Q: I don't understand why we have to be so careful on Pesach about buying products like salt and sugar that are certified kosher for Passover, just in case they've been contaminated by a bit of chametz. During the year we're not so worried about them becoming contaminated with general non-kosher food! My tutor explained that it is because of the rule of non-kosher food becoming invalidated if it is mixed in with kosher food sixty times its volume. She said that this rule doesn't apply to chametz and therefore we have to be extra careful. Where's the logic in this? It doesn't make sense to me.
A:While throughout the year, one must be careful to avoid non-kosher products, this is achieved by buying either kosher-certified foods or sticking to the huge range of general products listed by the LBD and other authorities. Yet at Pesach-time, it is normal practice to purchase all processed foods under supervision, even those like salt and coffee that are unlikely to contain chametz.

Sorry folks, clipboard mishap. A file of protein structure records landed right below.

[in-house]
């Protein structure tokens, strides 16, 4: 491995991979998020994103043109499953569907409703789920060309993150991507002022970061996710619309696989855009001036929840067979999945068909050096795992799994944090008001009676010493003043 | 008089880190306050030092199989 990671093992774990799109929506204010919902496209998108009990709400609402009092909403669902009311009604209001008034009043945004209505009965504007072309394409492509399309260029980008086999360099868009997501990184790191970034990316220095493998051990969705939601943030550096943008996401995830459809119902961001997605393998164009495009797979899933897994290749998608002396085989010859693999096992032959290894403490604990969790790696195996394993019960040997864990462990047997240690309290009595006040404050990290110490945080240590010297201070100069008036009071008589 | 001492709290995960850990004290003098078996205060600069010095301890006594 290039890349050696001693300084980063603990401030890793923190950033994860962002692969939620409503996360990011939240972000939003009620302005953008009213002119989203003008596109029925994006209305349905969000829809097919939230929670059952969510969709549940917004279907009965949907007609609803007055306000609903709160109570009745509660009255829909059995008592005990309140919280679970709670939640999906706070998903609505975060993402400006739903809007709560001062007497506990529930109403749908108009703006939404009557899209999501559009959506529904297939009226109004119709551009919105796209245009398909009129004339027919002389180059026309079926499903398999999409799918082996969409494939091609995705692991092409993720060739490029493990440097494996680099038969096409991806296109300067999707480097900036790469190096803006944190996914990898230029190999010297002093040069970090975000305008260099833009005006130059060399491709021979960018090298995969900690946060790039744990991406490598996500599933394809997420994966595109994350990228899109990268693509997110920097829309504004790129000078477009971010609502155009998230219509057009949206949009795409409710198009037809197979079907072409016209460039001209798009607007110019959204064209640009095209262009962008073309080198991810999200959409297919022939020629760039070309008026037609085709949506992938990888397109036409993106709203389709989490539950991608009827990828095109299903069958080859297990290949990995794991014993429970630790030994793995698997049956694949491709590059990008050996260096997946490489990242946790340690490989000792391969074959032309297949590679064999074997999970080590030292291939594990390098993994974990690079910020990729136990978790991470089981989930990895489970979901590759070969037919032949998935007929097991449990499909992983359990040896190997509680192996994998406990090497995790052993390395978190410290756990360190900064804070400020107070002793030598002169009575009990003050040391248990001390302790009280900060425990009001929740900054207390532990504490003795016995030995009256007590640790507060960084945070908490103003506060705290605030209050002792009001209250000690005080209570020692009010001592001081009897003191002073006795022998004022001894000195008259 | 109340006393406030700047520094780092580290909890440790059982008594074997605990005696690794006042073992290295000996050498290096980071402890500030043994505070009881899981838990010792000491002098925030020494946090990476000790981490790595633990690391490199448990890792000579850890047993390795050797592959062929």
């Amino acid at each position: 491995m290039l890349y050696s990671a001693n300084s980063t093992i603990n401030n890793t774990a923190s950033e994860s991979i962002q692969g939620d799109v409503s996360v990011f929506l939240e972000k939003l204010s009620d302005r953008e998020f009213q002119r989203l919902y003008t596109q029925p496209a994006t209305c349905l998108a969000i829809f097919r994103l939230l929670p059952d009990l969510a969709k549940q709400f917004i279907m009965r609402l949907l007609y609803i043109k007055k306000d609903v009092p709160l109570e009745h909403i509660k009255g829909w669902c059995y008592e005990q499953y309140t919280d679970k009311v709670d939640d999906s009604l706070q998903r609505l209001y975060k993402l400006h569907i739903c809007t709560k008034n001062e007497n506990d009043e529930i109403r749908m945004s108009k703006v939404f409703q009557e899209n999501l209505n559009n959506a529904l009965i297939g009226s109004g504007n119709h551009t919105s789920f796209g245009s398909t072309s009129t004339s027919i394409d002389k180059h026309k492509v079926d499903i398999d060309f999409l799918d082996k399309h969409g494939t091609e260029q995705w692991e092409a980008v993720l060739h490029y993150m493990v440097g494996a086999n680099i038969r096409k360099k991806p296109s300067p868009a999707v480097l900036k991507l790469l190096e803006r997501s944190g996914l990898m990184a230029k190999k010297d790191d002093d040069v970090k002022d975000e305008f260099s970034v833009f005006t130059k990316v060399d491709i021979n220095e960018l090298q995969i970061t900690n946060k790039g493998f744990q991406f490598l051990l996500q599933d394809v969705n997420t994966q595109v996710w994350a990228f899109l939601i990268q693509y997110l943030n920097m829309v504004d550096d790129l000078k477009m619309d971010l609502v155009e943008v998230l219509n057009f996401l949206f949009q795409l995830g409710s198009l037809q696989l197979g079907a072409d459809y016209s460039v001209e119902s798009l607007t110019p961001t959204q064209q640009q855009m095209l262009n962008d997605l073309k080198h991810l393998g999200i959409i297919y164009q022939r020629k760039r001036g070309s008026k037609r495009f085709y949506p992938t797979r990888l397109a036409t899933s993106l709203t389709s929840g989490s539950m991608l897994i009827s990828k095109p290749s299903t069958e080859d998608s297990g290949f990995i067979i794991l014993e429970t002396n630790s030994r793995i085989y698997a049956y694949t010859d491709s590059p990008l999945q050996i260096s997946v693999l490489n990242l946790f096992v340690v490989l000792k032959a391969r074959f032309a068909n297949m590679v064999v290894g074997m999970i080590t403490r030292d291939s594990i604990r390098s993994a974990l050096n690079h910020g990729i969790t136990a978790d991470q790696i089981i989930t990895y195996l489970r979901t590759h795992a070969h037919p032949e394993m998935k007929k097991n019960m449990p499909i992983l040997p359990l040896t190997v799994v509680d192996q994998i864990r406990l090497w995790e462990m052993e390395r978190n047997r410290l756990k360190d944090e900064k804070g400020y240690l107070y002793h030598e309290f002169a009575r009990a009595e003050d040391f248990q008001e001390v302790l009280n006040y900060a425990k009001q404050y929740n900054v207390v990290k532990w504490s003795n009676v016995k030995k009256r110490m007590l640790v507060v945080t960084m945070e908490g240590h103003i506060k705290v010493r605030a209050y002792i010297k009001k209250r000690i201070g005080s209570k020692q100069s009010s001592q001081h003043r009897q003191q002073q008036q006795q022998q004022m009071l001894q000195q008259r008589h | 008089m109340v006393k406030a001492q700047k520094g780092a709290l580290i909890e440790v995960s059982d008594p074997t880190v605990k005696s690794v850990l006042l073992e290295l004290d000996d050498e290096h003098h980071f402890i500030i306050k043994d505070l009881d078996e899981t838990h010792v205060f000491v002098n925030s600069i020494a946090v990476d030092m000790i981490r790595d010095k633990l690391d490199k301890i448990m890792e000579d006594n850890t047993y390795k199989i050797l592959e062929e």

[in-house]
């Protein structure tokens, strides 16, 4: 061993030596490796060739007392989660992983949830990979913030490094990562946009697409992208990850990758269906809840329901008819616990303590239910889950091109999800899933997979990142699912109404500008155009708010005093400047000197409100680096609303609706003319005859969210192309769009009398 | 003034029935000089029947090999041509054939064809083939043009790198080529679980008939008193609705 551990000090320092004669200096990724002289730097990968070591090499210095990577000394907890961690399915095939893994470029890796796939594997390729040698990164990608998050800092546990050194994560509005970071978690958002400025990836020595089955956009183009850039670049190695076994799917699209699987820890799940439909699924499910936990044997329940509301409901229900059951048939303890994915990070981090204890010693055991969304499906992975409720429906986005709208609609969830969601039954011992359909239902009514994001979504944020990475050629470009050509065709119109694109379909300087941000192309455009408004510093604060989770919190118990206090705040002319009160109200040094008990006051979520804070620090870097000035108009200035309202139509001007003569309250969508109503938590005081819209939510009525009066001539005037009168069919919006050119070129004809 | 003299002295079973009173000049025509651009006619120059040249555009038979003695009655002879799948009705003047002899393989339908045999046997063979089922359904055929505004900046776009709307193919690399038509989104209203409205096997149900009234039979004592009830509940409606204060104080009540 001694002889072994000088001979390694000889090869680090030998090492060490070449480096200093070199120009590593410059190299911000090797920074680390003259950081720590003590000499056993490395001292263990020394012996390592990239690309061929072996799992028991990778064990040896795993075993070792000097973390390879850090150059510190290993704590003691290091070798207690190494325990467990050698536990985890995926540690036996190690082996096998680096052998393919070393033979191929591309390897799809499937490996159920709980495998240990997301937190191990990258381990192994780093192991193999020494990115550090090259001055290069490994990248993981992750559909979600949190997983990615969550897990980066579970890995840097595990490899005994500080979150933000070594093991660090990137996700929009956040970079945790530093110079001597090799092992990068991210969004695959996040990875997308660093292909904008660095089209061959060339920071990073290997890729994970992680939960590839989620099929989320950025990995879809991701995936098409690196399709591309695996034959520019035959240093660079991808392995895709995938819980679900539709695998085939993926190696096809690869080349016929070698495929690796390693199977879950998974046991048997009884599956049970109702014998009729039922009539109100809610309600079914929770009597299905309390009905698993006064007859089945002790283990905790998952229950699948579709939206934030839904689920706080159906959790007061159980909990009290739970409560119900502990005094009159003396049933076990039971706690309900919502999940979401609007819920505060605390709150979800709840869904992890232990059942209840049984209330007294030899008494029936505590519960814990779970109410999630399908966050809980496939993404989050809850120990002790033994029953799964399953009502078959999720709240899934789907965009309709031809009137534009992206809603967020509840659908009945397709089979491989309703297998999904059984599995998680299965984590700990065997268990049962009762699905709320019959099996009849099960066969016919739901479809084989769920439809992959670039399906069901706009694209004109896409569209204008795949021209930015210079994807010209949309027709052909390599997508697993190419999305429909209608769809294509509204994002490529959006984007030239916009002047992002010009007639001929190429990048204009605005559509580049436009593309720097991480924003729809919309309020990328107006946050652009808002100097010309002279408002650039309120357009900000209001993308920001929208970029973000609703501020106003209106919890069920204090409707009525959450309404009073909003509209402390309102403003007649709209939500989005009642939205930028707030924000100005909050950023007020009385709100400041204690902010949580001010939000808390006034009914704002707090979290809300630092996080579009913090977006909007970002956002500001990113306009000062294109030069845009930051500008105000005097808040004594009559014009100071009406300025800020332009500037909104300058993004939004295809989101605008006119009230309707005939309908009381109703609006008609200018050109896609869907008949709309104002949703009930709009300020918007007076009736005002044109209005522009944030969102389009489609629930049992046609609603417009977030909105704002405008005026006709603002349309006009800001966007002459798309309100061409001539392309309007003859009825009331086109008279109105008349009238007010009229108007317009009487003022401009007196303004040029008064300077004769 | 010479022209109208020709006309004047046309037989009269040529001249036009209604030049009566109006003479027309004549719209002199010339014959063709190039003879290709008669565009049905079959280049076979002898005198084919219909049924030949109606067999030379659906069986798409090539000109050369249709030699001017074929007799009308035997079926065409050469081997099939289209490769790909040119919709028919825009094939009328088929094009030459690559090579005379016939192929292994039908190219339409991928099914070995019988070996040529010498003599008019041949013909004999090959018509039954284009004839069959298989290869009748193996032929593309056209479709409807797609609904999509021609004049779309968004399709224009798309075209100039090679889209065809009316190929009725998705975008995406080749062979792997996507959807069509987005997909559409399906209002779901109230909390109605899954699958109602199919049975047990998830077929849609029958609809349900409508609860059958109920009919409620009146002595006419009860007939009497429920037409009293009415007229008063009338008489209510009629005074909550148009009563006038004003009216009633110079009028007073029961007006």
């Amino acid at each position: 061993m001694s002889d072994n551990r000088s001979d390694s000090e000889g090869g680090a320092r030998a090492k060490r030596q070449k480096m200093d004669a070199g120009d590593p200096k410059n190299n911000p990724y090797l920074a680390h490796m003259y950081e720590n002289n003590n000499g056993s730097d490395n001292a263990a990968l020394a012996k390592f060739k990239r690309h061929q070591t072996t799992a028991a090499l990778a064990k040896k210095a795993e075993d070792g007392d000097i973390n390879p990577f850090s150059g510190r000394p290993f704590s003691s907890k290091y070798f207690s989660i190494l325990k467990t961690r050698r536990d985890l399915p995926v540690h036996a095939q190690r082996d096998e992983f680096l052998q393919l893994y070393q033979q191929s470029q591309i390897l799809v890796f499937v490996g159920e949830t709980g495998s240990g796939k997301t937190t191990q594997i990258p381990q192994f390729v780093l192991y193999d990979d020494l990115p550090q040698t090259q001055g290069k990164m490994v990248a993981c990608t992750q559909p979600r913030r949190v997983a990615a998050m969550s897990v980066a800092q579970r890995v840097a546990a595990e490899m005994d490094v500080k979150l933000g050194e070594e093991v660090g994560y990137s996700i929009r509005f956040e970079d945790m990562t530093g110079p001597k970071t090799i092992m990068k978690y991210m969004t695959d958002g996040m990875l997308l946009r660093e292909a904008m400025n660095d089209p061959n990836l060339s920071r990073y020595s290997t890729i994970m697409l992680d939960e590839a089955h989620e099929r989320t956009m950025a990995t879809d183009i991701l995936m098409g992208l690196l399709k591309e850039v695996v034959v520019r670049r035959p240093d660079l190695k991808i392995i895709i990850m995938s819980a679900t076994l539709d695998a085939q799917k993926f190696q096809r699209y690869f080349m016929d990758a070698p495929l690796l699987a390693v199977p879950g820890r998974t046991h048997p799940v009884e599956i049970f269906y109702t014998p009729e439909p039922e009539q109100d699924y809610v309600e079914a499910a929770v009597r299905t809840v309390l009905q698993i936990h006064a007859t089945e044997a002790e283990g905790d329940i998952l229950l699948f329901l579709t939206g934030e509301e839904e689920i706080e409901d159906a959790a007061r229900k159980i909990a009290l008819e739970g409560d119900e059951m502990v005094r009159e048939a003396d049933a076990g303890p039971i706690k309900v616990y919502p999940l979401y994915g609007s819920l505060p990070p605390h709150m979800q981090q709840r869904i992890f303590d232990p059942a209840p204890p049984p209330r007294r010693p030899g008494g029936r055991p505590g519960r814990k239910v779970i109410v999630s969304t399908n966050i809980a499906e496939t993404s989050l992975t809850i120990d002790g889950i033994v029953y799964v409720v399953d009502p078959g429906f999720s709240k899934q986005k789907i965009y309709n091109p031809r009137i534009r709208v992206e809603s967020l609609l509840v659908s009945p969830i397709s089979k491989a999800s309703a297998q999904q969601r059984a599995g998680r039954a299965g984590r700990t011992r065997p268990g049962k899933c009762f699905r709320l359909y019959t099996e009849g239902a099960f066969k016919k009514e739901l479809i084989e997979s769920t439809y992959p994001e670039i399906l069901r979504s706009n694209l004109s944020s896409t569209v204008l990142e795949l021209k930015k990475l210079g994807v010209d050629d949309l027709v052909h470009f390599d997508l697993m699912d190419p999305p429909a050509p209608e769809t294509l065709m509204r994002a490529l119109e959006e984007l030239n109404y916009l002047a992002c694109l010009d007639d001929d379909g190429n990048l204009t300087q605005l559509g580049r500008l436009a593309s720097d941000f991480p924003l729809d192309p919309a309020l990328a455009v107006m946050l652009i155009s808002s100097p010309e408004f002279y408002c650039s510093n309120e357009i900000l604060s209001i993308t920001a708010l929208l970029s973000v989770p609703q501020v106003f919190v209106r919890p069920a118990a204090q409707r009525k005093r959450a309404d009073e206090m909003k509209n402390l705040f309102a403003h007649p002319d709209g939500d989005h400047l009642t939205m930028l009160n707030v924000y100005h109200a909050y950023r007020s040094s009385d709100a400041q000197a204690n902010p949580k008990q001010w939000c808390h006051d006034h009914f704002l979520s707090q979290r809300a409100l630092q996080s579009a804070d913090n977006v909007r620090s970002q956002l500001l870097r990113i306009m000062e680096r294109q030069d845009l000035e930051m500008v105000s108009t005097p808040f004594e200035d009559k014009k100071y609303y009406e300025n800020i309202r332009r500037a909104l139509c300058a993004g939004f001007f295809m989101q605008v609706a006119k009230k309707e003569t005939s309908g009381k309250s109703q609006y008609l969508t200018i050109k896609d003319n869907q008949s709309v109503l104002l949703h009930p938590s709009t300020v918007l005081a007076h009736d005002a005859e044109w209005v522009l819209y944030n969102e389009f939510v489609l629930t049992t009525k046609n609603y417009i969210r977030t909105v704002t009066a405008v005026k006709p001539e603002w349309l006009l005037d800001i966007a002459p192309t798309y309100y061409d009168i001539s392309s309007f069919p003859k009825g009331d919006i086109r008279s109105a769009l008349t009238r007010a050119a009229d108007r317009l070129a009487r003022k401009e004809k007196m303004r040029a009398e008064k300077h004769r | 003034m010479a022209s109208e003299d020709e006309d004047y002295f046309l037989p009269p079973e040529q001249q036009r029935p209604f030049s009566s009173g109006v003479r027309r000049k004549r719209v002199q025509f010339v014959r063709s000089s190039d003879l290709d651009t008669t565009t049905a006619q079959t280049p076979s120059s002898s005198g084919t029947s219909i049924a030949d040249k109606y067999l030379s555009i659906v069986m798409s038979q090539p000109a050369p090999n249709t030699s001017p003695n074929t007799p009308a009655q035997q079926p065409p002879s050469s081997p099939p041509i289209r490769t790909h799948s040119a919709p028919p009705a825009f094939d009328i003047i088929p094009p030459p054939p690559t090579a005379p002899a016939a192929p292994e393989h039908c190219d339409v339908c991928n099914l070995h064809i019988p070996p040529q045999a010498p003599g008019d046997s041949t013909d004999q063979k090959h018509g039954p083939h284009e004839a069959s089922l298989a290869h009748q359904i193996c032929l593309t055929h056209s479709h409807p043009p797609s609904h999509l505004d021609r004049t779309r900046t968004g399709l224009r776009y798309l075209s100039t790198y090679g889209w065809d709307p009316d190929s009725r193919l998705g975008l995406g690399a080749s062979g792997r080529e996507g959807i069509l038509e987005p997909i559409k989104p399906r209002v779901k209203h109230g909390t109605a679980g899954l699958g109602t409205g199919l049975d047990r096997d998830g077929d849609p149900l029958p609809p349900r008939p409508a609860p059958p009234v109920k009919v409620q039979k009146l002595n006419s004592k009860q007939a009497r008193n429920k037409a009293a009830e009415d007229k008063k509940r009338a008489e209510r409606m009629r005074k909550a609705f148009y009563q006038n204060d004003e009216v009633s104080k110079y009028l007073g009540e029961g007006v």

The rabbis explain that the Pesach restrictions differ from year-round kashrut in several ways:
1) Eating chametz on Pesach is a more severe prohibition than most regular food prohibitions.
2) Unlike other prohibited foods, chametz is permitted 51 weeks of the year. Since we are used to eating chametz, greater diligence is needed to avoid eating it in error.
3) For these and other reasons, the usual principle that forbidden substances are nullified in a mixture 60 times their volume, does not apply.
As such, except in unusual situations, we take great care to actively remove even the possibility of chametz from the foods we eat on Pesach. Do ask your rabbi for details, especially if your circumstances are difficult. Have a wonderful and kosher Pesach!